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Planning an effective meeting agenda

Quick facts

To convene a meeting that makes progress, take time beforehand to clarify its purpose and plan an agenda. Planning a thoughtful agenda with tasks and processes that engage group members will help create more effective meetings and good results.

How can you plan for an effective meeting?

Diverse group of people having a meeting

Tip: Create an agenda with purpose

Public meetings should make progress toward the goal of solving public problems. In this tip sheet, we review an important way to plan public gatherings that help groups achieve goals.

Consider purpose and process

When you are leading a meeting, it is your responsibility to plan the agenda. If you have been asked to facilitate someone else's meeting, meet with conveners ahead of time to plan it. If you are a group member, judge whether it is appropriate to offer help creating an agenda beforehand.

Whoever is involved, the key early step to designing an effective meeting is to be very clear about its purpose. Once the purpose is clear, communicate it to those involved, and plan meeting strategies that support the thoughtful involvement of those attending.

Sending an agenda before a meeting lets participants know what will be discussed, and gives them time to think about what you will discuss. If that's not possible, an agenda created on the spot as the meeting starts still gives the meeting important focus.

Steps for planning a meeting agenda

Here's the sequence of steps to plan an effective meeting agenda.

  1. Define results first. What are the results your group needs to achieve by the end of the meeting? Write them down. If there is not a defined purpose, consider whether there really is a reason to meet.

  2. Identify the meeting's time frame. What kind of meeting time is needed for the meeting's purpose? Different time frames fit different purposes — from the five-minute daily check-in to the two-day retreat. Match the amount of time to the needs and the frequency of the group's gathering.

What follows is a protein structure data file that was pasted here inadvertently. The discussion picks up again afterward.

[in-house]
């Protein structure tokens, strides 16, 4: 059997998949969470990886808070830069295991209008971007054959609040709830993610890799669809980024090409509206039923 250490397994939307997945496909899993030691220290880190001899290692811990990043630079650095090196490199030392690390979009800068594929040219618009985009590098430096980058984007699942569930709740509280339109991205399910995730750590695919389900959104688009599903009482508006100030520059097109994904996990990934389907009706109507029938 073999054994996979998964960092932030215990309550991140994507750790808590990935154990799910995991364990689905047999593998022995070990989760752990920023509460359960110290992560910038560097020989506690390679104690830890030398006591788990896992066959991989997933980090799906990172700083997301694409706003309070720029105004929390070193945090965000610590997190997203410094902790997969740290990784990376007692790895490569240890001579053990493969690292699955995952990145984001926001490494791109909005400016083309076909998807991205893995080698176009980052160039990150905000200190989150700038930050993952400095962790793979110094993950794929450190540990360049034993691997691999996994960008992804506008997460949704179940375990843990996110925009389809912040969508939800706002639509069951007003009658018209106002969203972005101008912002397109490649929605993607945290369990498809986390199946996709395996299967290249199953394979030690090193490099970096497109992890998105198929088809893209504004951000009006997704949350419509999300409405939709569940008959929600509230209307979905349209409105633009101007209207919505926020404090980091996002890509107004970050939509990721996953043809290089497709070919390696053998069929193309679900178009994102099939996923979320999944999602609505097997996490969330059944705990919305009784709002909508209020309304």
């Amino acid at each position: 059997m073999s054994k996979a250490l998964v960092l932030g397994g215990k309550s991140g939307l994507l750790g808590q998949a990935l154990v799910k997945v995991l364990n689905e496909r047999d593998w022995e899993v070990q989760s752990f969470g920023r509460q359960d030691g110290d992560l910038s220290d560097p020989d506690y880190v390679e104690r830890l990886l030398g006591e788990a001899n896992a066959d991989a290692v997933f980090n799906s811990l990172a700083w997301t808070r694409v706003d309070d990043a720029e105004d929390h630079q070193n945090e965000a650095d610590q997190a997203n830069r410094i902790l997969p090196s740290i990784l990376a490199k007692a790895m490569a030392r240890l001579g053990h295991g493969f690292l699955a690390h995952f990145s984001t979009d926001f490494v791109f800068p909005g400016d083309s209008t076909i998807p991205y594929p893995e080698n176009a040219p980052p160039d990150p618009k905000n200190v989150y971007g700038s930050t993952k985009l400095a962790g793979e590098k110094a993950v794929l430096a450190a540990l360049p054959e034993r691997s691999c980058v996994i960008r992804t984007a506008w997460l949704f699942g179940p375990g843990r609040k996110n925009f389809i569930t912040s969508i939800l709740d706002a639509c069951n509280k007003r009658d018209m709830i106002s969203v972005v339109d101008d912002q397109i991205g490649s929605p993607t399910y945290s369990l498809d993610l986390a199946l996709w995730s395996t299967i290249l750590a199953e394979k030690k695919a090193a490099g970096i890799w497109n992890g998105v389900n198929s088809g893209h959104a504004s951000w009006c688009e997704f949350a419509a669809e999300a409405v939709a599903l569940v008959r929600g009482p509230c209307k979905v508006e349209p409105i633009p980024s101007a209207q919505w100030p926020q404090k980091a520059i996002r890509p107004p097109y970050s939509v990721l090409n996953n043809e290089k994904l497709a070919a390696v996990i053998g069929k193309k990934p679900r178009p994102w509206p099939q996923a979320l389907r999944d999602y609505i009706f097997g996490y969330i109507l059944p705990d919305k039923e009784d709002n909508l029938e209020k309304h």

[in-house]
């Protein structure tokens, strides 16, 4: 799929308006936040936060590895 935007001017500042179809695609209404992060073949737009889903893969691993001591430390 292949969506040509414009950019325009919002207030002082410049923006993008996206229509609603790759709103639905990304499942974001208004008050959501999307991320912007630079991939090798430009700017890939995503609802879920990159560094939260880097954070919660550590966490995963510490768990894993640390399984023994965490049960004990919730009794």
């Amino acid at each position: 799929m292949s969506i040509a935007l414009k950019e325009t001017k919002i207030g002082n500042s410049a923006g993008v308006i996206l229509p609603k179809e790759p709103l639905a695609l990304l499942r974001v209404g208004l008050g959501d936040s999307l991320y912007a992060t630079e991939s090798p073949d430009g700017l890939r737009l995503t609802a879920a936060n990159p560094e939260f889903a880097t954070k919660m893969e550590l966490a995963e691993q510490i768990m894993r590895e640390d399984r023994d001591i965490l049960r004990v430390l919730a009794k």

3. List the meeting's topics. Identify the topics that need to be covered to accomplish the results. Think through what has to be done, consider a logical order for discussing the topics or making decisions. Consider the information that the group needs in order to discuss a topic or make a decision knowledgeably. A good agenda considers the following:

    • What topics do we have to cover to accomplish our goal?
    • What outcome/s do we want for each topic?
    • What information do we need?
    • Who will make the decision/s?
  4. Allot time frames by topic. Considering the total time available, assign realistic time slots for each item. During the meeting, if the group hasn't reached a decision within the time provided, suggest next steps or refer the item to a next meeting or committee.

  5. Plan participation strategies to address each topic. Different methods of discussion can be used to make the best use of the group for each topic. Be clear about expectations for involving participants to assure that involvement builds trust and gets authentic action.

  6. Do a sanity check. After you review your agenda, consider whether what you want to do is really "doable" in the amount of time you've got. If not, scale back expectations or schedule another meeting to address some of the topics.

Suggested participation strategies

To get feedback, do a survey in advance or collect ideas at the meeting. The meeting leader can go around the table and ask each participant to share an idea until the list is complete. Listing ideas on a flip chart as they are mentioned helps everyone at the meeting see them all easily.

To get greater involvement in decisions, consider listing all ideas and giving participants several votes to cast. For example, each participant could place three votes among six-to-eight ideas. In the end, the group's preferred priorities are evident.


Lisa Hinz, assistant Extension professor and educator, leadership and civic engagement

Leadership and civic engagement educators

Leadership and civic engagement (LCE) educators work across the state of Minnesota. They provide educational programs and consultations that help communities solve problems and make decisions.

Contact an educator near you or program leader Holli Arp.

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